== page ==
• Misery, novel, (1987)
  • The Tommyknockers, novel, (1987)
  • Nightmares in The Sky, non-fiction, (1987)
  • The Dark Half, novel, (1989)
  • The Stand: The Complete & Uncut Edition, novel, (1990)
  • Four Past Midnight, story collection, (1990)
  • The Sun Dog, novella, (1990)
  • Secret Window, Secret Garden, novella, (1990)
  • The Library Policeman, novella, (1990)
  • The Langoliers, novella, (1990)
  • Needful Things, novel, (1991)
  • Gerald’s Game, novel, (1992)
  • Dolores Claiborne, novel, (1992)
  • Nightmares & Dreamscapes, story collection, (1993)
  • Insomnia, novel, (1994)
  • Blind Willie, novella, (1994)
  • Rose Madder, novel, (1995)
  • The Green Mile, novel series, (1996)
  • Desperation, novel, (1996)
  • The Regulators, novel, (1996)
  • Bag of Bones, novel, (1998)
  • The Girl Who Loved Tom Gordon, novel, (1999)
  • Hearts in Atlantis, story collection, (1999)
  • Why We’re in Vietnam, novella, (1999)
  • Low Men in Yellow Coats, novella, (1999)
  • Hearts in Atlantis, novella, (1999)
  • Stephen King’s N, novella, (1999)
  • Secret Windows: Essays and Fiction on the Craft of Writing, non-fiction, (1999)
  • Elevation, novella, (1999)
  • On Writing: A Memoir of the Craft, non-fiction, (1999)
  • Gwendy’s Button Box, novella, (1999)
  • Dreamcatcher, novel, (2001)
  • Black House, novel, (2001)
  • Everything’s Eventual, story collection, (2001)
  • From a Buick 8, novel, (2001)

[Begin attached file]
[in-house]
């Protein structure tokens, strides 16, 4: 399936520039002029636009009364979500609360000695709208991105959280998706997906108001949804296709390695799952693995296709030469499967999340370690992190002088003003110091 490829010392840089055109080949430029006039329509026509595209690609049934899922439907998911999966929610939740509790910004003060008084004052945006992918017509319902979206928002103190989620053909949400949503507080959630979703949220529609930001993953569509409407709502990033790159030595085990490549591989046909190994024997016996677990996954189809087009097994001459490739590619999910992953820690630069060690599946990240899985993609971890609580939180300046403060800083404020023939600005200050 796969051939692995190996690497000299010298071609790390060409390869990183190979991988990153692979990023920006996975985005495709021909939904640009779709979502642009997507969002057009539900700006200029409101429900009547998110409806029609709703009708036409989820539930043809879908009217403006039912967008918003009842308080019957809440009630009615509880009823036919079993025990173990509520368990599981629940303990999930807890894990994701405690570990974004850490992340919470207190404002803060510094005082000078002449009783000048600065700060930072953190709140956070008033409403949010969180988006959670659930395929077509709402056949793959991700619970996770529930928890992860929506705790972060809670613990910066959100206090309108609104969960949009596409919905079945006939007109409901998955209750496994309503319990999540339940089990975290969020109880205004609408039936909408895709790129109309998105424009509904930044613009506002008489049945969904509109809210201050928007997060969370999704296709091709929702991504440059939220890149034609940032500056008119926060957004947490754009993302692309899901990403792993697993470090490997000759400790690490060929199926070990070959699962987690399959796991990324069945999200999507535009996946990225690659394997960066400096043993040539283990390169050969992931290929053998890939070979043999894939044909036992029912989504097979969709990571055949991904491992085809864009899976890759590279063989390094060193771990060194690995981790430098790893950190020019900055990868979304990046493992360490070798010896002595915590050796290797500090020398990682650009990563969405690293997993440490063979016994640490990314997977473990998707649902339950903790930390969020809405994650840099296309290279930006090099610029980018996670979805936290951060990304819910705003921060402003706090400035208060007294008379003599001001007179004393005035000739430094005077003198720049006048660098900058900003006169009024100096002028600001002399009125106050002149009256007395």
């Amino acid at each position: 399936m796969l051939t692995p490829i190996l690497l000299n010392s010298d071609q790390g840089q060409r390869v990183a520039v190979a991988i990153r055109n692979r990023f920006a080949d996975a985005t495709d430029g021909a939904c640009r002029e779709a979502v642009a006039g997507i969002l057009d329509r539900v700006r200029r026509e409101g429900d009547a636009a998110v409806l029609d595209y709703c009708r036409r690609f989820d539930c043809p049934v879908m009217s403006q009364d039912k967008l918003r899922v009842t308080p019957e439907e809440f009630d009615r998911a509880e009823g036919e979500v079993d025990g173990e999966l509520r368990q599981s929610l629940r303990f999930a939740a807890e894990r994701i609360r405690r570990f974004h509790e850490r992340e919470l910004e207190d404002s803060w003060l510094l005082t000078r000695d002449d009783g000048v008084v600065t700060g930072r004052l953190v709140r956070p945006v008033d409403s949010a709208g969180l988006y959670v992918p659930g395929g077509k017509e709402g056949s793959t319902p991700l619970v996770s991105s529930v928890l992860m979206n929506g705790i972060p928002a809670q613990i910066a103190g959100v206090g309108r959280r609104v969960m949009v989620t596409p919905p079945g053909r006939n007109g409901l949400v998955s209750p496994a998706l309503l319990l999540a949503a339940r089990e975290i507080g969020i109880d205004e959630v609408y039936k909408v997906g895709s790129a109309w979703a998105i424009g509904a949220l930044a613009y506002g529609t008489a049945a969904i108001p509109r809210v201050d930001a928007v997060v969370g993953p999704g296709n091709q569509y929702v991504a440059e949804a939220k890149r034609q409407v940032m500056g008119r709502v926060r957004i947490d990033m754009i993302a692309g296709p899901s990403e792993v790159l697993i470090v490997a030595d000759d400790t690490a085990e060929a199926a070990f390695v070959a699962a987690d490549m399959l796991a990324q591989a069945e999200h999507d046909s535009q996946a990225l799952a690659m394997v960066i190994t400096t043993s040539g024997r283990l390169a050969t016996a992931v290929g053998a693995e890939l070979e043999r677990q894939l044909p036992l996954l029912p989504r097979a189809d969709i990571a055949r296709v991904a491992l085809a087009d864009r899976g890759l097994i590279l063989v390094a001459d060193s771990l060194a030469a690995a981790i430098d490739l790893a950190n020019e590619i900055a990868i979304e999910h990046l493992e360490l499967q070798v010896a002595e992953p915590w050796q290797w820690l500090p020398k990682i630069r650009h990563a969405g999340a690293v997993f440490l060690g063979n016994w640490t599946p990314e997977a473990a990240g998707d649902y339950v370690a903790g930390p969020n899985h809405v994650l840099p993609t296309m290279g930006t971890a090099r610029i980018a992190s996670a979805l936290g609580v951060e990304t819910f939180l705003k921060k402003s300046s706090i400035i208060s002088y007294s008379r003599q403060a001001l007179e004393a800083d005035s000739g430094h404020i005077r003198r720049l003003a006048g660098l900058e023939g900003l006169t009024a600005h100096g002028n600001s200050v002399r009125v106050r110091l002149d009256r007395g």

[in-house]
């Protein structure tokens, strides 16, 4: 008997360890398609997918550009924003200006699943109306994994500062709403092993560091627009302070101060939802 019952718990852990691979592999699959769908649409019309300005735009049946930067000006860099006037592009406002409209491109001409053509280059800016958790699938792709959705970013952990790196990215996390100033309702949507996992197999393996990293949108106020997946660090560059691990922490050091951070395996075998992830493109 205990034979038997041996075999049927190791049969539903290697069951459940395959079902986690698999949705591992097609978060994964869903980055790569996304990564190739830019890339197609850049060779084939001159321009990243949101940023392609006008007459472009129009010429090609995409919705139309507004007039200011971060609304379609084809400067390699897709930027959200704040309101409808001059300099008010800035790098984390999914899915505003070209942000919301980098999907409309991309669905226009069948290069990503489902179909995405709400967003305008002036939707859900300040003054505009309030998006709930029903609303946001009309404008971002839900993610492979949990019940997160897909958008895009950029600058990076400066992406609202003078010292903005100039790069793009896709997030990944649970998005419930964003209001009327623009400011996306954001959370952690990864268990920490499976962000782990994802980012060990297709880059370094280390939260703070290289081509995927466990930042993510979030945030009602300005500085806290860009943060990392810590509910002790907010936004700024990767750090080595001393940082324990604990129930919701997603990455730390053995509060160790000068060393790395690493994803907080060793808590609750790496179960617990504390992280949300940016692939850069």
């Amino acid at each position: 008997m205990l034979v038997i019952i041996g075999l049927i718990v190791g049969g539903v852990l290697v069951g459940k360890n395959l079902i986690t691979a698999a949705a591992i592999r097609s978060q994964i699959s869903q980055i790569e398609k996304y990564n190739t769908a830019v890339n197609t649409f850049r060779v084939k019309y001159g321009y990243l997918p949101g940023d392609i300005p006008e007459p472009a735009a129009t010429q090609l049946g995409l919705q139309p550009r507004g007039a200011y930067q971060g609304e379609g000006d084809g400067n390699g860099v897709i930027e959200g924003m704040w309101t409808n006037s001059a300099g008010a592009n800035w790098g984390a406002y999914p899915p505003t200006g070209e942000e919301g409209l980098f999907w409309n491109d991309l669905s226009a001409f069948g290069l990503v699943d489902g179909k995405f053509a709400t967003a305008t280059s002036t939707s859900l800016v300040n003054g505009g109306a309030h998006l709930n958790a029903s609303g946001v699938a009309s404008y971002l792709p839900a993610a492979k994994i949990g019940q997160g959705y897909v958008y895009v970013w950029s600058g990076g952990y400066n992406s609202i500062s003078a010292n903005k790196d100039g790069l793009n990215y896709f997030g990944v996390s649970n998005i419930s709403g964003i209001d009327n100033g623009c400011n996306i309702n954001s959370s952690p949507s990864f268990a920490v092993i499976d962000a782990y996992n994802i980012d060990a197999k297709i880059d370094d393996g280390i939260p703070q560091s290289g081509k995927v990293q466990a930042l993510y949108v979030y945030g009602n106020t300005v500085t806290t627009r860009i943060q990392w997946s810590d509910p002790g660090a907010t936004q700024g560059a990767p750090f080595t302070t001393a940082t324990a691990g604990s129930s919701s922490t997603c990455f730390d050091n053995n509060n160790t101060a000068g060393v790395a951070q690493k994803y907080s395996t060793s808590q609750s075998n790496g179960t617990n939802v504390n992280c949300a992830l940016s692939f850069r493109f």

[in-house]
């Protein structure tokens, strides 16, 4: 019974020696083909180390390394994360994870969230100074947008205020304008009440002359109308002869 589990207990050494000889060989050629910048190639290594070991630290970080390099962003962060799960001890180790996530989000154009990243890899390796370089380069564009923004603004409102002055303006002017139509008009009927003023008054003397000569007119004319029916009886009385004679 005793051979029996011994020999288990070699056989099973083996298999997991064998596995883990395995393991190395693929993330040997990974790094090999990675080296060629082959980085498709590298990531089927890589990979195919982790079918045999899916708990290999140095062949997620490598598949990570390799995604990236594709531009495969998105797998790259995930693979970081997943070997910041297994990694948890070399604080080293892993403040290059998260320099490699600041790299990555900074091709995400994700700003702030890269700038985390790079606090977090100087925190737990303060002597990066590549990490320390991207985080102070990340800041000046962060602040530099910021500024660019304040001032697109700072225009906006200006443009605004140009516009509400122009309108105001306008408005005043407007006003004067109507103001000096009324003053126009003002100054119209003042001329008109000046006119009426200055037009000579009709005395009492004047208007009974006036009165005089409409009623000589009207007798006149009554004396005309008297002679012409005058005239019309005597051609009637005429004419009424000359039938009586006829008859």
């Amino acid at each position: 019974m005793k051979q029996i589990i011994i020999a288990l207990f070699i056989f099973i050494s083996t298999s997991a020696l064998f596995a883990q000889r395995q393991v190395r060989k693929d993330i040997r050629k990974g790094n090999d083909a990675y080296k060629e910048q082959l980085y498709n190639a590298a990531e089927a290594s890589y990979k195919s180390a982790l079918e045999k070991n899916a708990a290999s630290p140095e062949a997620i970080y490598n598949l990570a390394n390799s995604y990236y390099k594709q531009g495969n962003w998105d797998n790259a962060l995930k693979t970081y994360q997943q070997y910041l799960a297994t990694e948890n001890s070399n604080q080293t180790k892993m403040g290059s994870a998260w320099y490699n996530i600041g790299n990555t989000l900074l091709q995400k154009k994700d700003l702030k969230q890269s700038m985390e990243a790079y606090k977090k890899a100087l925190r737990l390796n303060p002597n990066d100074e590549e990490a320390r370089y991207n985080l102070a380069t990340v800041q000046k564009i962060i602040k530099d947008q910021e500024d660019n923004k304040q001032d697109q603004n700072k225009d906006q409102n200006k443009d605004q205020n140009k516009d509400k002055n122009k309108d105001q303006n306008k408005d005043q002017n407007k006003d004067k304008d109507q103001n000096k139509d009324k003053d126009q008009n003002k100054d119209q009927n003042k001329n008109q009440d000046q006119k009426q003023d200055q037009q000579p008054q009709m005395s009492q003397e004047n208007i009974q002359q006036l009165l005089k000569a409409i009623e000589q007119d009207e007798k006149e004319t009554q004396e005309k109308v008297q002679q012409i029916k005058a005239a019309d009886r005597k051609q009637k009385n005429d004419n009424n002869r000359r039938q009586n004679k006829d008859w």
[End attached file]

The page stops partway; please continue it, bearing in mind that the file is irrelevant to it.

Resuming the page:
• Faithful, non-fiction, (2004)
  • The Colorado Kid, novel, (2005)
  • ‘Salem’s Lot Illustrated Edition, novel, (2005)
  • The Secretary of Dreams: Volume One, novel, (2005)
  • Cell, novel, (2006)
  • Lisey’s Story, novel, (2006)
  • Blaze, novel, (2007)
  • Duma Key, novel, (2008)
  • Just After Sunset, story collection, (2008)
  • Stephen King Goes to the Movies, story collection, (2009)
  • Under the Dome, novel, (2009)
  • The Secretary of Dreams: Volume 2, novel, (2010)
  • Full Dark, No Stars, story collection, (2010)
  • 11/22/63, novel, (2011)
  • GUNS, non-fiction, (2013)
  • Joyland, novel, (2013)
  • Doctor Sleep, novel, (2013)
  • Mr. Mercedes, novel, (2014)
  • Revival, novel, (2014)
  • Finders Keepers, novel, (2015)
  • Joyland Illustrated Edition, novel, (2015)
  • The Bazaar of Bad Dreams, story collection, (2015)
  • Blockade Billy, novella, (2015)
  • UR, novella, (2015)
  • End of Watch, novel, (2016)
  • Charlie the Choo-Choo, children’s book, (2016)
  • Sleeping Beauties, novel, (2017)
  • The Outsider, novel, (2018)
  • The Institute, novel, (2019)
  • If It Bleeds, story collection, (2020)

What Are the Most Popular Stephen King’s Books?